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A Workplace Designed for Trust and Empowerment

Jun 1, 2022

From our “The Resilient Workplace” Thought Leader, Gensler.

Guest Post by Randy Howder

This article was originally published on Gensler’s Dialogue Blog.

Two years into the biggest disruption to modern work, most companies are looking past their constantly shifting “return to office” plans and towards more permanent changes to how they will occupy space. The longer the pandemic has dragged on, the further many employees get from their pre-2020 routines. But rather than meeting employees where they are — at home in their slippers — or forcing a return to pre-pandemic in-office expectations, many top-performing companies are retooling their policies — and their workplaces — for a future based on trust and empowerment.

LinkedIn was one of the first major companies to realize the competitive advantage of leading with this people-first approach, with CEO Ryan Roslansky writing back in July 2021 that, “we trust each other to do our best work where it works best for us and our teams.” He went on to say that “every individual and every team works differently, so we’re moving away from a one-size-fits-all policy,” and embracing manager-employee conversations about what works best for them and their teams. Similar to findings from Gensler’s latest U.S. Workplace Survey, for approximately 87% of employees at LinkedIn, working some or most of their time in the office is still preferred — so Roslansky concluded that LinkedIn is still “continuing to invest in amazing workplaces for everyday work and for when teams come together.”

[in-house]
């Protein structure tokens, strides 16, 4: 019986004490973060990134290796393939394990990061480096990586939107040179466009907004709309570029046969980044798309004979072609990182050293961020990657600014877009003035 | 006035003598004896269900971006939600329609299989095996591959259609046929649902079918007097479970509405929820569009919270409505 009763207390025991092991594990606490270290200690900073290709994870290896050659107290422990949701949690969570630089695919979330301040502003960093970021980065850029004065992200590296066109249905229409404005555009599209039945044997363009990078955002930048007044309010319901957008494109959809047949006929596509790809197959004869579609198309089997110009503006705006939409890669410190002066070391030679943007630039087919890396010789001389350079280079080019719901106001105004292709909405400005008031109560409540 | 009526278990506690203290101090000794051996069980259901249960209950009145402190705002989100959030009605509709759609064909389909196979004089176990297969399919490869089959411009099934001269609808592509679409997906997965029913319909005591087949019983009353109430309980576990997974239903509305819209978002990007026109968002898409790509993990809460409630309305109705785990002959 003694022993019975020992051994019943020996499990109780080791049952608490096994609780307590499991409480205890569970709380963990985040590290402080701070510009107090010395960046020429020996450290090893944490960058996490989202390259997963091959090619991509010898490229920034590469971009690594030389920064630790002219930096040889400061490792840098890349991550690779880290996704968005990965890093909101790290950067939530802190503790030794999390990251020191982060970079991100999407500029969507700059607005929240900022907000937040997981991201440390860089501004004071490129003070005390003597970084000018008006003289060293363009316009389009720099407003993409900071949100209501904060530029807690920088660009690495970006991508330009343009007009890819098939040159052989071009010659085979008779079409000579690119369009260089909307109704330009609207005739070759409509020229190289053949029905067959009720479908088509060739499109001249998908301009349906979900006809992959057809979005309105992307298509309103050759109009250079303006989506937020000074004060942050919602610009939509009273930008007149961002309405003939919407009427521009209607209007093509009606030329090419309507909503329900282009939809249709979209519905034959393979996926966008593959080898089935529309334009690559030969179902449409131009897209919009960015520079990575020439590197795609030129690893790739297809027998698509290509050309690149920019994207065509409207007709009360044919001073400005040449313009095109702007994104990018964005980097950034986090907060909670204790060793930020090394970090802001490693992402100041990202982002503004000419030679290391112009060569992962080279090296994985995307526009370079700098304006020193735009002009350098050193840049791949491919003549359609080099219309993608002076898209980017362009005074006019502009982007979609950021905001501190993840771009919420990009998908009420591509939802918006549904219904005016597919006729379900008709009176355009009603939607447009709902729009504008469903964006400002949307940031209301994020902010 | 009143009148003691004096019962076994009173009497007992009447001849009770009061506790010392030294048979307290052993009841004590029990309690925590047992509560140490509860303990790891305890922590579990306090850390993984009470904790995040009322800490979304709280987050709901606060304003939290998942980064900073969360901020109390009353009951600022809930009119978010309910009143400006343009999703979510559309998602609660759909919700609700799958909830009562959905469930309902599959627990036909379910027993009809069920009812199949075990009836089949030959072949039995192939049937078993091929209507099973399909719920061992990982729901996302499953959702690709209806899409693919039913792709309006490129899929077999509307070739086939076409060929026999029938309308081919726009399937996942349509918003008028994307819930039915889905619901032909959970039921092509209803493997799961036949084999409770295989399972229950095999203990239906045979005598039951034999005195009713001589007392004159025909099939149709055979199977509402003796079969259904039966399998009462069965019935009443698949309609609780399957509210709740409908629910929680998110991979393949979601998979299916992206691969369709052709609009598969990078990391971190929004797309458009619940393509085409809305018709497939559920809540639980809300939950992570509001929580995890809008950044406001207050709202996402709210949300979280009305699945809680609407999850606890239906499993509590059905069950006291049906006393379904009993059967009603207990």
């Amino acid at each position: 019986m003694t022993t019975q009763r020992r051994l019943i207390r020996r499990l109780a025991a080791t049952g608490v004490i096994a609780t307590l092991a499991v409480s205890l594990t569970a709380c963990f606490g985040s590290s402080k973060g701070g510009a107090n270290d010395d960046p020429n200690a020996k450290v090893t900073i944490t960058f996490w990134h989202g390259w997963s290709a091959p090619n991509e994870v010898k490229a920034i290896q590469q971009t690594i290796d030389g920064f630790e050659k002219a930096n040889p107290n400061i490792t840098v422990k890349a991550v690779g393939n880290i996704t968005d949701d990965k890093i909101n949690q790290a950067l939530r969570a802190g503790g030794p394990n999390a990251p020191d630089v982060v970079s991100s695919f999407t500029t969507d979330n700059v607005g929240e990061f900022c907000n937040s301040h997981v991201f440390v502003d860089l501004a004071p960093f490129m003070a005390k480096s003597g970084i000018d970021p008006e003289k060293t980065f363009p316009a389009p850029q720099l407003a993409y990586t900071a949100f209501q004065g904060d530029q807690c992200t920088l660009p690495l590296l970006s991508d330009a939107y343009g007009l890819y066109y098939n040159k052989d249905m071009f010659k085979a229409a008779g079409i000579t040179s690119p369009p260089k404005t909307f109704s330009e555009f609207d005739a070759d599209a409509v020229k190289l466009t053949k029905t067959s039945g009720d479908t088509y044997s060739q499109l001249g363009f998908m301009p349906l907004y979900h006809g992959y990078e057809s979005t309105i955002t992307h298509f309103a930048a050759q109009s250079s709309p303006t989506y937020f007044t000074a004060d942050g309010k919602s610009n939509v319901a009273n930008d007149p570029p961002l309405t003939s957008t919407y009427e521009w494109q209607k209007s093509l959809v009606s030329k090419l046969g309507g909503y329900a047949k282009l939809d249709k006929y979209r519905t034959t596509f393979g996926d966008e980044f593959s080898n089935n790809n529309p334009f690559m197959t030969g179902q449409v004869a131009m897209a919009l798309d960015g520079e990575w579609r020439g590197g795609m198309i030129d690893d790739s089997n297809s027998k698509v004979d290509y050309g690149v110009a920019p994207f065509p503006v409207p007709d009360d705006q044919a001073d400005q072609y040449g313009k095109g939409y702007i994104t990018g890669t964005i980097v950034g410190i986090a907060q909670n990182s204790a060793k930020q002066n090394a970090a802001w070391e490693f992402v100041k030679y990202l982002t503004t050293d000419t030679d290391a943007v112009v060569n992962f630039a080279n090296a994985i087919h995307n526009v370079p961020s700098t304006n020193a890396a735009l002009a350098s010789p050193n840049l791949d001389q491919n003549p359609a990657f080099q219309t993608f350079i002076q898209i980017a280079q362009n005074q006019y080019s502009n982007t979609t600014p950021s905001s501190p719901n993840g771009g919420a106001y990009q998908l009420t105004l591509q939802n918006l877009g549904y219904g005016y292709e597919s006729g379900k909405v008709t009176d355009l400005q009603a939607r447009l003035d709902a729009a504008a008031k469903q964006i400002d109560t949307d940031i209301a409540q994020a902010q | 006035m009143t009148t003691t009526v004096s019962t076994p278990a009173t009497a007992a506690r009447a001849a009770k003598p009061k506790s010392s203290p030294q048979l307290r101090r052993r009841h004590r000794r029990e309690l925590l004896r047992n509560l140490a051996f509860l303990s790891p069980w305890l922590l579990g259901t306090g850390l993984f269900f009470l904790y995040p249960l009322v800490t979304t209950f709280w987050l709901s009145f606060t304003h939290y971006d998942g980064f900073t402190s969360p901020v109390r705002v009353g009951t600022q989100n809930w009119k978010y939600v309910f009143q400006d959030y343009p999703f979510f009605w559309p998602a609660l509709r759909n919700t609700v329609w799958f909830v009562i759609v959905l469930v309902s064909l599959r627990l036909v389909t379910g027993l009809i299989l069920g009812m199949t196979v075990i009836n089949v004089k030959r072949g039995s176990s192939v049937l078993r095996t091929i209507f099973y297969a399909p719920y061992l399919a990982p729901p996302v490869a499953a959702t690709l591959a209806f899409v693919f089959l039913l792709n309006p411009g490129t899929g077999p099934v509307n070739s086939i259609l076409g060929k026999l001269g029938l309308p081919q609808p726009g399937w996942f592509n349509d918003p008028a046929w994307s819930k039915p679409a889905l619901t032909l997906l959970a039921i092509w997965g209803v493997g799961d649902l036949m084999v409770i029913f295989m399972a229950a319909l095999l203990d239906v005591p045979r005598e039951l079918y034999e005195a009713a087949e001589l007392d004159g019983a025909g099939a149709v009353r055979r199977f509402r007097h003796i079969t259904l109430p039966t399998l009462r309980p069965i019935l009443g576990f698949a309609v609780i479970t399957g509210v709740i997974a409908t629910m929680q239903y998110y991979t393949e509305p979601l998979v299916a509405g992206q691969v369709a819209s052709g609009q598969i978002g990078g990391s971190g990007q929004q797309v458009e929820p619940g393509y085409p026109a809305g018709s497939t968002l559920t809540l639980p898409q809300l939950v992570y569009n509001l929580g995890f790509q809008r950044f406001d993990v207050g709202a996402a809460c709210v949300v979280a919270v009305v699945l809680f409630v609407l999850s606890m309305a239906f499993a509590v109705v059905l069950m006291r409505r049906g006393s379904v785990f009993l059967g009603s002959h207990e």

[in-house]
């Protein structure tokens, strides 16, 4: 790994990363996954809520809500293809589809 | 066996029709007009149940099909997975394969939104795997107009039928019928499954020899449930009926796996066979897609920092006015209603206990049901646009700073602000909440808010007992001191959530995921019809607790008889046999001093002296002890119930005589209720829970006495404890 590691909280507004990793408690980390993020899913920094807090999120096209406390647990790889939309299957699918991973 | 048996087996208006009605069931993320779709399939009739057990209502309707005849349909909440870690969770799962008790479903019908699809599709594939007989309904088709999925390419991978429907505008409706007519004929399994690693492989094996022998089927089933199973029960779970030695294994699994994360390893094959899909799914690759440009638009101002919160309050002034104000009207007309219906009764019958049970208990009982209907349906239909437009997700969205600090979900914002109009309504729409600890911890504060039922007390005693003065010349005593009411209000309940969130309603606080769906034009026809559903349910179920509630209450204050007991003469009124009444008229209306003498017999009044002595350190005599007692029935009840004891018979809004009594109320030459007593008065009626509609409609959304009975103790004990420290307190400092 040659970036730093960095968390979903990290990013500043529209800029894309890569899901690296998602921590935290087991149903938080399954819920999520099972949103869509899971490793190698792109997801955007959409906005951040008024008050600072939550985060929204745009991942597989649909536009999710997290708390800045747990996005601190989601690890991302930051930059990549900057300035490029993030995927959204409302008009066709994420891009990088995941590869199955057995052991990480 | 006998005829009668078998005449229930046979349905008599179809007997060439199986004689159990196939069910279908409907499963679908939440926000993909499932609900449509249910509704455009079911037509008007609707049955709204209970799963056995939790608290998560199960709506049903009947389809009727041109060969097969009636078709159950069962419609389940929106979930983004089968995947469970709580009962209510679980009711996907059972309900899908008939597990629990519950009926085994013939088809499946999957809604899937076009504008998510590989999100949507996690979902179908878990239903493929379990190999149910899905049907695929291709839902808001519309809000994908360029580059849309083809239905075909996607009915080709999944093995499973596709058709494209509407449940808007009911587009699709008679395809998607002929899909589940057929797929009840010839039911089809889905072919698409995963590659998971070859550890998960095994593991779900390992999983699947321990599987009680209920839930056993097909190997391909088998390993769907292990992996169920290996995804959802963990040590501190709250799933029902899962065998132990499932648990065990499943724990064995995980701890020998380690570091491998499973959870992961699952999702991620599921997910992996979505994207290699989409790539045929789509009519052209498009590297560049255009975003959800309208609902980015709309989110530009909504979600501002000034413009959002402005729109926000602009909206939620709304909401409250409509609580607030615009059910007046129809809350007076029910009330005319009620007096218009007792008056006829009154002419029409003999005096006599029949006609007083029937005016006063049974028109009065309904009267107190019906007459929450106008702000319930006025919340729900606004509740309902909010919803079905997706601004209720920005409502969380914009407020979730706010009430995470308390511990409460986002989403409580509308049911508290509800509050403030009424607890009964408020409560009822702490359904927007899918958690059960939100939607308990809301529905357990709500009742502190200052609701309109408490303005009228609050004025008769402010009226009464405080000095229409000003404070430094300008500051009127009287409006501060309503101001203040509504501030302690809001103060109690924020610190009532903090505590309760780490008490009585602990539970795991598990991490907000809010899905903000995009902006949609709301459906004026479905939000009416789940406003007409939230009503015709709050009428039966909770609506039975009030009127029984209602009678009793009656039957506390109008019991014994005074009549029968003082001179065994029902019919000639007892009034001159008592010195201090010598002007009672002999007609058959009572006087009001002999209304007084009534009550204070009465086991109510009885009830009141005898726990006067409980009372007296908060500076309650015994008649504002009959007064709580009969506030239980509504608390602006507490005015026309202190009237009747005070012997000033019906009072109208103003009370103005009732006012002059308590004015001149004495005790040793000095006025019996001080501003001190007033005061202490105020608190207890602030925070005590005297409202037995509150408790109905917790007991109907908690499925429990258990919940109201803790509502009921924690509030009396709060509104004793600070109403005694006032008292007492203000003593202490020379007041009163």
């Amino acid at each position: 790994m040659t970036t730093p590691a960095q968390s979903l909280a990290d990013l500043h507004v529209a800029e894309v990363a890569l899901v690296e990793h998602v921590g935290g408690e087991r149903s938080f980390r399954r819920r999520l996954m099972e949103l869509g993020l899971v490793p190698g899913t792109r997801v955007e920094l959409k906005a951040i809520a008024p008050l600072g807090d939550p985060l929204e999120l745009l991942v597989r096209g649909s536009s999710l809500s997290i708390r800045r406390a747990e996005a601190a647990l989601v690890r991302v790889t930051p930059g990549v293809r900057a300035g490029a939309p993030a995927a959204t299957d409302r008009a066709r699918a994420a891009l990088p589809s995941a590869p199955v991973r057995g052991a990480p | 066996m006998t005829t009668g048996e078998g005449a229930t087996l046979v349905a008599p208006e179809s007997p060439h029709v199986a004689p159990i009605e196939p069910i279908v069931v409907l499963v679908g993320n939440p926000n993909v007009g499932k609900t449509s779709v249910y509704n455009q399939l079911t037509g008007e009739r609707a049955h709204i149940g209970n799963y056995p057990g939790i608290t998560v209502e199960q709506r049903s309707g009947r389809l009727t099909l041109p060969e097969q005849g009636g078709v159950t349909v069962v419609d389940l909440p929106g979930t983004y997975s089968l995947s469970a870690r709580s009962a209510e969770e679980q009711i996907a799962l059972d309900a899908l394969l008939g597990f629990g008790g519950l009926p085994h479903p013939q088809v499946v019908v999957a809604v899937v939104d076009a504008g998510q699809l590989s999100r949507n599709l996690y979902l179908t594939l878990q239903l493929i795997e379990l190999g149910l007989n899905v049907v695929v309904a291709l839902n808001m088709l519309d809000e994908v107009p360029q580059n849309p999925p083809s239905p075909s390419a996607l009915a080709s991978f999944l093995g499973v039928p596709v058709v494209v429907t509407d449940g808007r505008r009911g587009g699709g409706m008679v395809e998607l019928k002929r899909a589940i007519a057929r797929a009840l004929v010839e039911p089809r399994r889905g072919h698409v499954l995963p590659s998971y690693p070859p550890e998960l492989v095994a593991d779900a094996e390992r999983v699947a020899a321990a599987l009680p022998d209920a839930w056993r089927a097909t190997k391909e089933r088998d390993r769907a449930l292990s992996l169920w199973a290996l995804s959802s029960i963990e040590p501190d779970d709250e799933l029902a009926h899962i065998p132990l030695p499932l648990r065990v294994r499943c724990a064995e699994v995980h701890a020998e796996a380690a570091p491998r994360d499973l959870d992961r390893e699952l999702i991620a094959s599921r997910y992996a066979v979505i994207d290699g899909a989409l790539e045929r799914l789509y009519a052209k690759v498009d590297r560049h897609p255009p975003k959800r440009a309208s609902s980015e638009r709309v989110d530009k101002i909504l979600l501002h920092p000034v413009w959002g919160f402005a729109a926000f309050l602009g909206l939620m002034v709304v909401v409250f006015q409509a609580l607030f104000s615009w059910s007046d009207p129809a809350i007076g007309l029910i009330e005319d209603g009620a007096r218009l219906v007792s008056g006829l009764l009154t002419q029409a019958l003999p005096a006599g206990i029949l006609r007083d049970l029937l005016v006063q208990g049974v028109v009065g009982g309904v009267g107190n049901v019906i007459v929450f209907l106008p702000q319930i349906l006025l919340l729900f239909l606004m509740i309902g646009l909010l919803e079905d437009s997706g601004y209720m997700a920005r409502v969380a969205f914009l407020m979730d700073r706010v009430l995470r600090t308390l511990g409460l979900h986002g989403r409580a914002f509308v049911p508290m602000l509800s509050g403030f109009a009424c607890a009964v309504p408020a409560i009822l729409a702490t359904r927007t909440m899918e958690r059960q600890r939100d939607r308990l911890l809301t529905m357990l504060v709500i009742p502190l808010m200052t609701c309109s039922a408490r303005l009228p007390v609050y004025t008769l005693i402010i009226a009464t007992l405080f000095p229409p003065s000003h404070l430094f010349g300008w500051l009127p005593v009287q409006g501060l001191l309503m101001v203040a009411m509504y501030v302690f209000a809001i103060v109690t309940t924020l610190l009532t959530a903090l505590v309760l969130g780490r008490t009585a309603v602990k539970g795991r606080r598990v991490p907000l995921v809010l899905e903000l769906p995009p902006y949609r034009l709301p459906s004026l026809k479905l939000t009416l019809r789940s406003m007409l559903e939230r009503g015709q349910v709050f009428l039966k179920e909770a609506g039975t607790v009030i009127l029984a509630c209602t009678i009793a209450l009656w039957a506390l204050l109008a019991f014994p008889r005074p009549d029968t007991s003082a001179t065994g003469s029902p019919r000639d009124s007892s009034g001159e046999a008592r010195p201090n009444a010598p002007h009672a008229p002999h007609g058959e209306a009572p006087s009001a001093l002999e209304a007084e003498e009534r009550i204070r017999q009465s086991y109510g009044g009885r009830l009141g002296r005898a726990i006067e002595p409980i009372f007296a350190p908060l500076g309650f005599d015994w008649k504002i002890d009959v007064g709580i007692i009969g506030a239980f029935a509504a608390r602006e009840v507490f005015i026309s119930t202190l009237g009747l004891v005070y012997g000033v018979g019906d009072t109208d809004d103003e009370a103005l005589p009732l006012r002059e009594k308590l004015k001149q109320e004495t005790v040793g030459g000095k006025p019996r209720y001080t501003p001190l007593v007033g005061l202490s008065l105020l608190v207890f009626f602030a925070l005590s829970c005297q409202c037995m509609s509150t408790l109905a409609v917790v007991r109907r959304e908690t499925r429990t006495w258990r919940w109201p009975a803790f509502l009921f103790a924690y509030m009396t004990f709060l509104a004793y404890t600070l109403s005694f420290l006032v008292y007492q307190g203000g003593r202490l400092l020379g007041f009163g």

How are such workplaces different than those of the past? Our work with LinkedIn is beginning to point the way. As the first new workplace designed to fully align with LinkedIn’s future vision, its Omaha, Nebraska offices were designed as a fully dynamic work environment, with 200,000 square feet of non-assigned, team-based neighborhoods and a host of new space types meant to support entirely new ways of working.

A view looking down on an interior staircase with cafe-style seating and booths with people working on laptops and chatting.
The vertical coworking space, seen from the second-level coffee bar. Photo: Jason O’Rear.

This new facility replaced a legacy office with typical assigned workstations and limited amenities. Rather than the old, one-size-fits-all seating strategy of the past, teams are assigned to neighborhoods within the building that contain a variety of work settings, from spaces that support individual focus and privacy to spaces that support small-group collaboration and brainstorming.

Three people are collaborating on a project while standing around a high-top conference table. An environmental graphic on the wall reads "share your inspiration".
Inside one of the “railcars.” Photo: Jason O’Rear.